The Cisco 48-Port 4-Gbps Fibre Channel Switching Module delivers 96 Gbps of total bandwidth
Actually all the second generation cards seem to offer 96 Gbps of bandwidth. Could someone please explain that number and why only half of its bandwidth is available for the actual ports. Simple maths would suggest that 96/48 would give 2 Gbps absolutely worst case speed.. right?
The 48-port linecard offers line-rate throughput at 1 Gbps but is 2:1 and 4:1 over-subscribed respectively for 2 Gbps and 4 Gbps, if all ports in the same port group attempt to push line-rate traffic simultaneously.
I read that as each port is able to sustain only 1 Gpbs.
With good design, thats not really going to be a problem with our current systems. I just wonder about the different throughputs that appear on the pages.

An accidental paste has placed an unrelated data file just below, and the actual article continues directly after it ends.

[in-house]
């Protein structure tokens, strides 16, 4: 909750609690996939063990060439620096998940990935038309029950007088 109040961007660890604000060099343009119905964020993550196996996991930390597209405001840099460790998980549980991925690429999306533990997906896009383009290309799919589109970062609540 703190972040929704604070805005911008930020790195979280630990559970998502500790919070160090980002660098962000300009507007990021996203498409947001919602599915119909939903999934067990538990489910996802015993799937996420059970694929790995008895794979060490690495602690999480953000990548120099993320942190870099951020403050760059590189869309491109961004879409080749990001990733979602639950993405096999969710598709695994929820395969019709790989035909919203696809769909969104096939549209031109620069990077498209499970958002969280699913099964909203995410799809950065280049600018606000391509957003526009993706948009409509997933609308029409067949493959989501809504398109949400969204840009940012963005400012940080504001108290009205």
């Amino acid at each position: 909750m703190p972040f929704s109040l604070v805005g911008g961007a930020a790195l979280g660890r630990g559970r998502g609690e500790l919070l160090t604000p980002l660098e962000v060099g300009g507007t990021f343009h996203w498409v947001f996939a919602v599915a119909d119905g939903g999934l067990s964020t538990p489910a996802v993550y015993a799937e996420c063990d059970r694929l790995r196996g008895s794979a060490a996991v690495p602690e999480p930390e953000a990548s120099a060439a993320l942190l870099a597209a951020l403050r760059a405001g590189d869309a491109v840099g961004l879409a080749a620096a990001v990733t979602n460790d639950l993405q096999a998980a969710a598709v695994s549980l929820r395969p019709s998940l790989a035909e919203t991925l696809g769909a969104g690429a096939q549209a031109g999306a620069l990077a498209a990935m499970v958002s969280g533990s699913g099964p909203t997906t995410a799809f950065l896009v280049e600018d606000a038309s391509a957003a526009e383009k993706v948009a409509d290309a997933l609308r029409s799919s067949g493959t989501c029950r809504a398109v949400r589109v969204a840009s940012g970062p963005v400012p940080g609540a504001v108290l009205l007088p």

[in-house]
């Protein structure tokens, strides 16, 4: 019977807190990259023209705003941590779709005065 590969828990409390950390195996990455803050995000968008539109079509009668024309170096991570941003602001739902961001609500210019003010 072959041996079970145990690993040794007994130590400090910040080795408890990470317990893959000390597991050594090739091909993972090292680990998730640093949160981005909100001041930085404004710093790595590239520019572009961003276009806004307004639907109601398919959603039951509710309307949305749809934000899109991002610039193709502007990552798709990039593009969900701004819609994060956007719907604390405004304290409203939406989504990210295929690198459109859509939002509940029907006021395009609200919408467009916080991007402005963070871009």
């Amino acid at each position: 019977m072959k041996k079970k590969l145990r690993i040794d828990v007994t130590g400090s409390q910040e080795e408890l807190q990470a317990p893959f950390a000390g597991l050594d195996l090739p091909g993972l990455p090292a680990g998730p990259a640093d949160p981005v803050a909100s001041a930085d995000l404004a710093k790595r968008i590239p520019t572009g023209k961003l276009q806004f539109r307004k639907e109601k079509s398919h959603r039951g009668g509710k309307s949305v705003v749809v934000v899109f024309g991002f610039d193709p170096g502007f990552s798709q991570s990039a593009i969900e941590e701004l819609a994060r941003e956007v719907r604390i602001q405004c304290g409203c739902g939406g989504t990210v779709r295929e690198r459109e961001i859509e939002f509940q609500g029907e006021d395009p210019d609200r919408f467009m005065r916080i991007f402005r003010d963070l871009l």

Does each Gen 2 card actually have 96 or 48 Gbps bandwidth? It looks like 48 to me.
I have been watching our Windows servers and they don't do much over 30 MBs when bashing themselves around. Unlike the SunFire systems at a previous job that pushed upwards of 190 MBs when doing in system HDS array backups..
Introduction This article will help you understand the steps on how to
download the UCS licenses from the Cisco Systems website and then
installing it on the UCS. The redacted (blue lines) just covers up
certain numbers for privacy please do not take them...
Introduction This article will help you understand and educate the
customer on how to clear their "expired licenses"
(license-graceperiod-expired) from their UCS-M. If a customer just
purchased a license and needs a step by step guide on how to download
Introduction Prepositioning is a powerful tools on the WAAS platform but
it is not always easy to figure out why your jobs are failing when
trying to retrieve the files.Here is a method that should help you to
figure out the reason why they are not succes...